Historical Reprints Vibration of Numbers: How to Attain Sucess Through the Strength of Vibration

Vibration of Numbers: How to Attain Sucess Through the Strength of Vibration

Vibration of Numbers: How to Attain Sucess Through the Strength of Vibration
Catalog # SKU1150
Publisher TGS Publishing
Weight 1.00 lbs
Author Name L. Dow Balliett


Vibration of Numbers

How to Attain Success
Through the
Strength of Vibration

by L. Dow Balliett

This book is a TGS Historical Reprint, first published in 1913

IN sending out this work, the author feels joy in being able to give a foundation from which many of life's problems may be solved. It is founded upon mathematical principles in the same manner as music is developed. Words are analyzed to find their exact place and meaning. There is no guess work to be found in this book concerning the gems. fruits, etc---. to which you vibrate; they are all worked out from the one theory of vibration found in name and birth number. If one part is true, all is true. In this way you can find with ease things related to you. which seem mysteriously hidden.

Excerpt :

EVER since the middle of the Sixth Century, B. C., when Pythagoras gave to the ancient Greeks his system of numbers, each succeeding generation has been attracted, more or less, to his theory, principally through his grand conception of the Music of the Spheres.

All the way down the ages each generation has regarded the idea as interesting but fanciful. There are some who know it is true.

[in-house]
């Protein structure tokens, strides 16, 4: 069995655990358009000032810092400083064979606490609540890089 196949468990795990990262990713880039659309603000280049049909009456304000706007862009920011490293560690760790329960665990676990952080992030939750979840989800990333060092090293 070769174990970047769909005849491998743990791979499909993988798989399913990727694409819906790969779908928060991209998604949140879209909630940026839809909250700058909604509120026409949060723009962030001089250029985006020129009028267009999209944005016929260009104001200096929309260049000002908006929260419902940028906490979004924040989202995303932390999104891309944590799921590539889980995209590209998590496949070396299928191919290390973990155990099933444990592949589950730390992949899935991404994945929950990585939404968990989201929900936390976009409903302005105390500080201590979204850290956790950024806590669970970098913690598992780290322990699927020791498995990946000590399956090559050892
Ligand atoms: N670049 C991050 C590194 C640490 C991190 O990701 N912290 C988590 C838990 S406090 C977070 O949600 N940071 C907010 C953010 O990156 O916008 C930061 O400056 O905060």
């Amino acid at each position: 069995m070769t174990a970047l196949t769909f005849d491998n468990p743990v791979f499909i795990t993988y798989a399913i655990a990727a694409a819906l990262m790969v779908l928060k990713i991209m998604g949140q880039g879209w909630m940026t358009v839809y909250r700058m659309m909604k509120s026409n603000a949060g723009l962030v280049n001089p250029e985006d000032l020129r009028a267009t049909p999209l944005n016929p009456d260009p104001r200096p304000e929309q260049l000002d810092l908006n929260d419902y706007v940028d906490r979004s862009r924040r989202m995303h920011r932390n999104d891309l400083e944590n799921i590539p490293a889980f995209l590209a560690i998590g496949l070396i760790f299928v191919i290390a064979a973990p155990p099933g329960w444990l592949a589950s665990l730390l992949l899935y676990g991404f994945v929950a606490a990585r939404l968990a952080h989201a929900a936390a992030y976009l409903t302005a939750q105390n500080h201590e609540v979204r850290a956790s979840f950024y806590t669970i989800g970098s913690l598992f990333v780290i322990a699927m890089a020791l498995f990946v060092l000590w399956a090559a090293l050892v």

As we understand the teaching of the old master, all things are in a vibratory condition; the higher the rate of vibration the more spirit force an object contains and the more positive it is in its nature; the slower the rate of vibration, the less force it contains and the more negative it is in its action.

Everything, from a grain of sand to a man, is vibrating at its own rate and round its own center which is its keynote. As each object seeks its own, so everything, both great and small, has found its place in the great chorus of nature, God's choir.

Men have a normal gamut of sight and hearing; highly endowed individuals having a more extended gamut and still a few others, especially developed, see colors and hear sounds that the ordinary man says do not exist. But the world's unbelief will not convince the endowed man that he does not see and hear beyond the ordinary; and the fact that our ears are not attuned to it would not have made Pythagoras believe the music was not all around us and that each was not playing his part in the world's great chorus.

This thought of playing a part in Nature's Chorus was a delectable one to the Greeks and before the short Earth life of Pythagoras was ended many of them worshipped him as a god, and schools and universities headed by the greatest philosophers of the time were started to teach his system; but none of his followers were sufficiently endowed to develop the teaching further than he had given it. Nevertheless, each succeeding generation has put out a faint hope that some day the "Music of the Spheres" would be proved a reality to the masses.

Pythagoras was so highly endowed that he was in a manner a freed soul, and because less highly developed men have not reached the heights to which he attained they have no right to call his teachings false.

Softbound, 5x8, 100+ pages


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